The day after the NCAA tournament is always a sad day for me, and not just because after binge-watching basketball for a month, I feel wrung-out. It’s because in spite of everything I love this stupid sport, this annual event.
Photo: Kim Klement/USA TODAY Sports
Sometimes I joke that the IOC and FIFA are the most corrupt institutions in the world. But I think the NCAA surely comes close. So many schools have been riddled with scandals of academic fraud, point-shaving, illegal recruiting, even drug dealing over the years with little consequence, that I don’t even know where to start. When you look at the Duke lacrosse rape case, the Penn State child sex scandal, Larry Nassar molesting gymnasts while at Michigan State, there is clearly a huge problem in college sports that reflects a lot of bigger social problems.
“ESPN is about sports. ESPN is not a political organization.” — ESPN president John Skipper
This has led to me seeing variations of the phrase “politics has no place in sports” plastered all over social media.
If only this were true.
In 2005, the United States Congress held hearings about doping in baseball. Top players testified. Jose Canseco famously admitted to using steroids in the past. Mark McGwire, feeling as though he’d be vilified either way, famously said “I’m not here to talk about the past.”
In 1972 at the Munich Olympics, 11 Israeli athletes and a German police officer were killed by a secular Palestinian terrorist group. They were aided by German neo-Nazis.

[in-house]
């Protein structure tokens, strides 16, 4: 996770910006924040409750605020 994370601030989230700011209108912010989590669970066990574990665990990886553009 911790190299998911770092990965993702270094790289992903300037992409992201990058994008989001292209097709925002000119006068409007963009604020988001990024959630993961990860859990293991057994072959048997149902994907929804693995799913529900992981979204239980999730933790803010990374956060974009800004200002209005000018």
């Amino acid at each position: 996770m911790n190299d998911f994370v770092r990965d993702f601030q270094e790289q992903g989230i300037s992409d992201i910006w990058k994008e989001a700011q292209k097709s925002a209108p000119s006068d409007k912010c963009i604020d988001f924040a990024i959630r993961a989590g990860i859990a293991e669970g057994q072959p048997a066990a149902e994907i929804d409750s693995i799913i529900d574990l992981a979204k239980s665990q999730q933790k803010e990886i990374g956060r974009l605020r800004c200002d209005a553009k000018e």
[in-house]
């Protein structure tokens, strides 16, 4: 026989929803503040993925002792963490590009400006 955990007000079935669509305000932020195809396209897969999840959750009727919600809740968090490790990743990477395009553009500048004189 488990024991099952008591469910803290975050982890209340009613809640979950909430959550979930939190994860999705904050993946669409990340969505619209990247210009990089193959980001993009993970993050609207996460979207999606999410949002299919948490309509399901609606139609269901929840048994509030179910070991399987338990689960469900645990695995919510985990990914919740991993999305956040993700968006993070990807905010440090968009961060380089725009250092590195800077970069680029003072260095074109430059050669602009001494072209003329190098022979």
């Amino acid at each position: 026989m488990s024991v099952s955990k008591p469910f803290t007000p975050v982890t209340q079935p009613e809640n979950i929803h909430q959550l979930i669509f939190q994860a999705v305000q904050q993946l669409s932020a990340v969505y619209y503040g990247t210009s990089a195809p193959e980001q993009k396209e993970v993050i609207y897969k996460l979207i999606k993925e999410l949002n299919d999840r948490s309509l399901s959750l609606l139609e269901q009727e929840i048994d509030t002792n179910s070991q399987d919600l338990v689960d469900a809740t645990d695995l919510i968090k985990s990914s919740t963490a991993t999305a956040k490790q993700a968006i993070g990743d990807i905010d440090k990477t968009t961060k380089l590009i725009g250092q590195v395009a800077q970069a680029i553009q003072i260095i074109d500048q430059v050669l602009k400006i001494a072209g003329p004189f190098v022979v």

In 2015, a movie titled Concussion was made based on a 2009 GQ exposeabout the NFL trying to suppress a forensic pathologist’s research on brain degeneration due to chronic trauma that football players sustain.
In 1991, the Baseball Hall of Fame voted Pete Rose to be permanently ineligible for induction, after he agreed in 1989 to a permanent ineligibility from baseball due to betting on games while he was a player and manager of the Cincinnati Reds. Rose is the all-time MLB leader in hits, games played, at-bats, and singles.
In 2017, TV deals kick in for the Big Ten conference from which athletic departments will reportedly get payouts of $43 million in 2017–2018. Most schools the U.S. don’t profit from athletics and siphon off money from academic budgets to keep pace. College athletes, even at schools that doprofit, are not paid for their work.
This is not simply a rant about how bad NBC’s coverage of the Olympics was. Anyone who has NBC and even remotely cared about the Olympics knows why NBC’s coverage was terrible.
This is a blog entry in which I try to figure out why. (The short answer is money. The slightly longer short answer is that all of our values eventually lead us back to money. Awesome.)
Possibility #1: People don’t actually like/have the attention span for sports.
Sports are one of the few things that get a strong emotional reaction out of me. I don’t know exactly why, but there is just something about the combination of sportsmanship, dedication, athleticism, teamwork, the joys of victory and the agony of defeat that gets me.
Basketball is my sports-watching poison of choice (you try growing up in Indiana), but I’ll obsess over pretty much any sporting contest if given the opportunity. This summer alone I’ve indulged in the French Open, the NBA Finals, Wimbledon, the UEFA Euro, the Tour de France, and the summer Olympics. The thing about the first five events is that I was actually able to watch them. I saw complete matches, complete games, even complete road stages.1
Enter: The Olympics, NBC-style.